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What is confidence and do you get it?

September 25, 2019

People use the word ‘confidence’ a lot, often to describe how they feel about an upcoming event or challenge, or to express the way they feel about themselves. Most of us probably use it on a daily basis, almost without thinking about it. But what does it actually mean? Is it a feeling, or a set of thoughts, or a behaviour?

The Cambridge Dictionary defines the word ‘confidence’ as “the quality of being certain of your abilities, or of having trust in people, plans, or the future”.

The fact that confidence is described as a ‘quality’ is interesting. This suggests it’s seen as a positive character attribute – something you’re born with, like natural leadership abilities or patience. Certainly, some people do seem to be born with more confidence than others. The good news is that this isn’t necessarily the end of the story: it is possible to develop and build up your confidence, much like you can with a skill like communication.
This is a good point to stop and explore what confidence means to you.

On a scale of 0-10, where 10 is ‘very confident’, how confident would you say you were as a person?

What does 0 look like, in terms of thoughts, feelings and behaviour? What does 10 look like? And where do you fit in – how do you typically think, feel and behave?

If you scored your confidence lower than a 5, think about how this affects your life. What impact does it have on what you do? And how about what you don’t do?

What that exercise probably highlighted is that confidence is a word we’ve come to associate with people who behave in a particular way. And here’s some more good news: behaviour can be learned, unlearned and changed.

But what about the feelings that underlie that behaviour?

Confidence is a trap for a lot of us. People often say “I’ll do it when I feel more confident”, or “I’m not a very confident person”. For a start, the more you believe that you’re not a confident person, the more it will impact what you do and don’t do.

How can you feel more confident? What’s the recipe? Sometimes it’s obvious. If you’re not a confident swimmer, you become more so through taking lessons, or by practicing, until your ability to swim and the feeling of confidence in that ability gets stronger.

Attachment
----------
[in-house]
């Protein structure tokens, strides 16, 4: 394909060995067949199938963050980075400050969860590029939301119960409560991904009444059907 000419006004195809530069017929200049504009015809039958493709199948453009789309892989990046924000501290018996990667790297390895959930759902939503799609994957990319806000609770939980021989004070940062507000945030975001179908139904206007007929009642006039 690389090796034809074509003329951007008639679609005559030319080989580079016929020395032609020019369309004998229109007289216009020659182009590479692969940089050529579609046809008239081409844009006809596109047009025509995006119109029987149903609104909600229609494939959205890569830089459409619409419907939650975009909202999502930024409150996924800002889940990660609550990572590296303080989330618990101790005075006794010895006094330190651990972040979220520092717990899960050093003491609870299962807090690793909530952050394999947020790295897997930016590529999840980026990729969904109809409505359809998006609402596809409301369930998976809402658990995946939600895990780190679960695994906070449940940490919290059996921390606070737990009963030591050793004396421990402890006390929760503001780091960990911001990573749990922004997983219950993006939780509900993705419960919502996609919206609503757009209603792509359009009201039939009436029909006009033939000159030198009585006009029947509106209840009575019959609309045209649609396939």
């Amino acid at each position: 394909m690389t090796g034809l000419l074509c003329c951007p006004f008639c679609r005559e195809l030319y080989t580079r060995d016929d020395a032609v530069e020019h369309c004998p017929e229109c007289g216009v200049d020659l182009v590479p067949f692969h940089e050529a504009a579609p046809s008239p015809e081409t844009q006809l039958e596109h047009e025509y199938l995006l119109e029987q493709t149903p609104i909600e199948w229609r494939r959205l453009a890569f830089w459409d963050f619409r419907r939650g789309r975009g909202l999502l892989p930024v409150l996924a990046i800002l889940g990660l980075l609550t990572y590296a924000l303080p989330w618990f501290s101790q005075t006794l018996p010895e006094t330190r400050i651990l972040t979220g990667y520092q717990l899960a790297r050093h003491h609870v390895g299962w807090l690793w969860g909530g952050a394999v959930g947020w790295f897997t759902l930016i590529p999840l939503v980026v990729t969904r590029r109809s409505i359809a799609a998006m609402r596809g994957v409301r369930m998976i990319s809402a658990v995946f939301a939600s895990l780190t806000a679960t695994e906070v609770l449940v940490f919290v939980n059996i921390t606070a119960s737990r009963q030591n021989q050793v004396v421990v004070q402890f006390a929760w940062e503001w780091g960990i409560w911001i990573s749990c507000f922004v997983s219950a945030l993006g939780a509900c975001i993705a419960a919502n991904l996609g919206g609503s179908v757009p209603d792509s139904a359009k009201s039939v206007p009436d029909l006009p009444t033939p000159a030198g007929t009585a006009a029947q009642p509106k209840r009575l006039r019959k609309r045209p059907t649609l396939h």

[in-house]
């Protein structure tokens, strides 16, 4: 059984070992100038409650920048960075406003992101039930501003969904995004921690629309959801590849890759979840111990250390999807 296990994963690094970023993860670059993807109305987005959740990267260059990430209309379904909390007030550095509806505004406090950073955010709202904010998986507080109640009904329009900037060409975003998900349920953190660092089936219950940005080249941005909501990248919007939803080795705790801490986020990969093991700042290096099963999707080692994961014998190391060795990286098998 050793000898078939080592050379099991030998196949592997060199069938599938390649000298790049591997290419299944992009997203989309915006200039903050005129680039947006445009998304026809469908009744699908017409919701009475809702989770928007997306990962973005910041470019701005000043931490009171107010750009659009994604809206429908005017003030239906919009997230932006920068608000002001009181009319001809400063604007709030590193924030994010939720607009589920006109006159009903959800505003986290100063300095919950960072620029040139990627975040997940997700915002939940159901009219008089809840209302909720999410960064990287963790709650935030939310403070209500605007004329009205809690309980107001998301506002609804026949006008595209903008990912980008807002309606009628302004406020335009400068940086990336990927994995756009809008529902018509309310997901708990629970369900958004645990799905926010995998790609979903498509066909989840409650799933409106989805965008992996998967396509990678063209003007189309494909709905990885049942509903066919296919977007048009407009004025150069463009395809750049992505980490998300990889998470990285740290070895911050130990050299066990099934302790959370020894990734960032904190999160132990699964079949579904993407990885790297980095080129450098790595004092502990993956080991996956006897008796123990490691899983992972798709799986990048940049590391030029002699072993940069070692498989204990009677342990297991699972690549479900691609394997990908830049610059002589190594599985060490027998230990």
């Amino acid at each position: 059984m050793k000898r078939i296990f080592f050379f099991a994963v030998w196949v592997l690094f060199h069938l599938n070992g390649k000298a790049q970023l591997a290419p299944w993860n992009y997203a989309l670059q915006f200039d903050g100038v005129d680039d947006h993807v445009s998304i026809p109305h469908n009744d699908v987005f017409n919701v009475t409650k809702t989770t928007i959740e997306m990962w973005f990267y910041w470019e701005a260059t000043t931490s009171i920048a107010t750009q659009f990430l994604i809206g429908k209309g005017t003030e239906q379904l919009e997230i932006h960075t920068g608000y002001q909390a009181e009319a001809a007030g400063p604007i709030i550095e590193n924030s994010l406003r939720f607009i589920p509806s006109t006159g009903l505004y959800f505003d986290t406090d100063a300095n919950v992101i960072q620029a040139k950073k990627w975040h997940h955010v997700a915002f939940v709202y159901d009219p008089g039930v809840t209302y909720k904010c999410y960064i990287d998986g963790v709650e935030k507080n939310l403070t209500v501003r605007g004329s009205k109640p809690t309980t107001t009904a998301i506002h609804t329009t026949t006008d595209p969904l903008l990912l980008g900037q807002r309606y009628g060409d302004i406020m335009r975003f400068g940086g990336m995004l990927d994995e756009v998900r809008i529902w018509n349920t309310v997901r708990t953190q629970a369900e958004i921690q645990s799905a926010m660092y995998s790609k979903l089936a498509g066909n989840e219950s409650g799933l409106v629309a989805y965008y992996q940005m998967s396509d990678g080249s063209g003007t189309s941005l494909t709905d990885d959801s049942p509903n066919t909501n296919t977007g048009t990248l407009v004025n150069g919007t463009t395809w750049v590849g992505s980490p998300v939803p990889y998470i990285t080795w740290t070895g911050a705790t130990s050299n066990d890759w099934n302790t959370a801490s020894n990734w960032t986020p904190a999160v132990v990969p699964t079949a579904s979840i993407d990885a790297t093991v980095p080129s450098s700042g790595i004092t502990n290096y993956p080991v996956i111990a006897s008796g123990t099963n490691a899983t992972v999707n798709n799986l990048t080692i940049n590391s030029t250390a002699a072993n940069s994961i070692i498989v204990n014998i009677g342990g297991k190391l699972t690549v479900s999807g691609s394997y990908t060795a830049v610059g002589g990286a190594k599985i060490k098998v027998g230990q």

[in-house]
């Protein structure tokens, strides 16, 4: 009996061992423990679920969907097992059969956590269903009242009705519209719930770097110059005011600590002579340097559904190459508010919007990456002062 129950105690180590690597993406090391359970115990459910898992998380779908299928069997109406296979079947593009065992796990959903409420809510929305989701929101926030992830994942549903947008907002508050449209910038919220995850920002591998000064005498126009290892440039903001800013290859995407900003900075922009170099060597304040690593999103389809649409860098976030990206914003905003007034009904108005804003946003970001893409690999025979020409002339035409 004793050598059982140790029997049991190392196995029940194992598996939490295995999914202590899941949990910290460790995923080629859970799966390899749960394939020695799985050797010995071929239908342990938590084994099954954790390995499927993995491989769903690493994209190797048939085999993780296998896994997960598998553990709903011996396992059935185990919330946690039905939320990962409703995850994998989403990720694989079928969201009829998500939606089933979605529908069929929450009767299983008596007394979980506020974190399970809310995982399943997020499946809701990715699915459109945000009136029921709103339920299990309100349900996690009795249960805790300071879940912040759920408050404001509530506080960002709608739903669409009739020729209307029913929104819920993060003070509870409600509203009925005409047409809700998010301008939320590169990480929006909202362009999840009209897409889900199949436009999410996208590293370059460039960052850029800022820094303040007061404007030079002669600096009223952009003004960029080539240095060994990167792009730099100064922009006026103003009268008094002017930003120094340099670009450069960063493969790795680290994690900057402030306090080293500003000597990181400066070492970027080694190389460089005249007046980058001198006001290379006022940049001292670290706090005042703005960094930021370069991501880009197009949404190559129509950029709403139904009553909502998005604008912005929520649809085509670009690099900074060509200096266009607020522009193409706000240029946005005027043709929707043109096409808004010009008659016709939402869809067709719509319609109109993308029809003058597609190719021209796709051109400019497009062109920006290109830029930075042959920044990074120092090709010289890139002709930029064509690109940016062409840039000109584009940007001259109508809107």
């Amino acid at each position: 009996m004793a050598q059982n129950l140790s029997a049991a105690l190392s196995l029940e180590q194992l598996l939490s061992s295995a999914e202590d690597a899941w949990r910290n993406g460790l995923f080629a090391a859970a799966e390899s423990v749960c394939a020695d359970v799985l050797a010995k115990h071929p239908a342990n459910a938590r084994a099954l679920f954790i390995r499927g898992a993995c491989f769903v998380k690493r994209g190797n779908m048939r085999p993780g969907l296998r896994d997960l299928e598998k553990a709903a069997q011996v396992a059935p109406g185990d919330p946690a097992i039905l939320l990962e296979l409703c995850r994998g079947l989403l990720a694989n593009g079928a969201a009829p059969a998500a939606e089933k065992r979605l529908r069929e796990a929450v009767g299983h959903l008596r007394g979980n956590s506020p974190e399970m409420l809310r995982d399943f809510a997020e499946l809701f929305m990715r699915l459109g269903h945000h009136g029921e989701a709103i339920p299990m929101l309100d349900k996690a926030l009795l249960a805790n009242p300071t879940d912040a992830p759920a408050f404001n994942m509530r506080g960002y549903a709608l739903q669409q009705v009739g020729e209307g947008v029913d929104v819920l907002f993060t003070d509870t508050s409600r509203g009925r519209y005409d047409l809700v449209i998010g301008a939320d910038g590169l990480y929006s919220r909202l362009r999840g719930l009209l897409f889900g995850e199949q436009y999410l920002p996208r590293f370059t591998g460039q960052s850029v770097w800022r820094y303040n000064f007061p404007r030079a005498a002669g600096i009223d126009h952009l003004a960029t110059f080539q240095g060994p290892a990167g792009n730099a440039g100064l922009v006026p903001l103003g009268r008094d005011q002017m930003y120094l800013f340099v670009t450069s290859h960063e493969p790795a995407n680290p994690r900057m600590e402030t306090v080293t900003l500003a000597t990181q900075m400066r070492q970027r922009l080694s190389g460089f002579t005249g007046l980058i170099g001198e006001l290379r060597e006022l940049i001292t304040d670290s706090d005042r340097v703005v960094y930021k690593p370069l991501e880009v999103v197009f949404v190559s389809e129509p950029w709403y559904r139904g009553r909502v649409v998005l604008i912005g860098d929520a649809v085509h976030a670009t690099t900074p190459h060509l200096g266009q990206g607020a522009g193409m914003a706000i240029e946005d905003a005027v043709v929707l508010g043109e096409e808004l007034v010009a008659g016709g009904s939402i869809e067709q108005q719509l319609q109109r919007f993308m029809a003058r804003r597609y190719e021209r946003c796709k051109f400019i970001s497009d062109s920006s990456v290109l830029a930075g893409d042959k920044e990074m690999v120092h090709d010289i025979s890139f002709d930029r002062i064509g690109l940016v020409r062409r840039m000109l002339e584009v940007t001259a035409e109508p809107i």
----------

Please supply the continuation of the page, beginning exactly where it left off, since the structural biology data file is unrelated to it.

But not everyone will feel they’re confident enough to sign up for lessons, or to get in the pool and start practicing. Sometimes we believe we need a base level of confidence in order to get up and take the first step. We’re tying ourselves up in knots here; trapping ourselves again with the word ‘confidence’. Perhaps in this context – lacking the confidence to do something difficult, new, daunting or challenging – it doesn’t mean what we think it does.

What’s really happening here is that we’re experiencing uncomfortable emotions which we don’t like. We’re hardwired as humans to avoid feeling discomfort, so our brain will do its best to steer us away from doing the thing that’s associated with those feelings. It’s trying to help us, but the effect is often to keep us from doing things we really want to do and would enjoy.

If we feel anxious at the thought of socialising or trying a new hobby, or – on a bigger scale – changing job, having children or moving to a new area, we might believe we just don’t have the confidence to do it. But what we’re really doing is listening to our brain, which is telling us to avoid the situation because it wants to keep us nice and comfortable.

The unintended consequences might be that we don’t end up with the close friendships we want, or we get stuck in our career, for example. In the longer term, if we don’t live our life in a way that’s meaningful to us we could end up with significant regrets.

If I could grant you one of these two wishes, which would you choose?

Number one: I could take away the feelings of anxiety in your life, but you wouldn’t have any of the things you want – whether that be good friends, creativity, love, achievements, or progress in your work.

Number two: I could offer you all of those meaningful things, but you’d still have feelings of anxiety.

It’s very powerful if we decide simply to feel those uncomfortable feelings, and move along anyway to do what’s important to us. Sometimes this will seem overwhelming. Why not try it? Next time you find yourself thinking “I don’t have the confidence to take this step”, acknowledge the feeling, and take it anyway – and see what happens. Who knows, after a while it might just become a habit.

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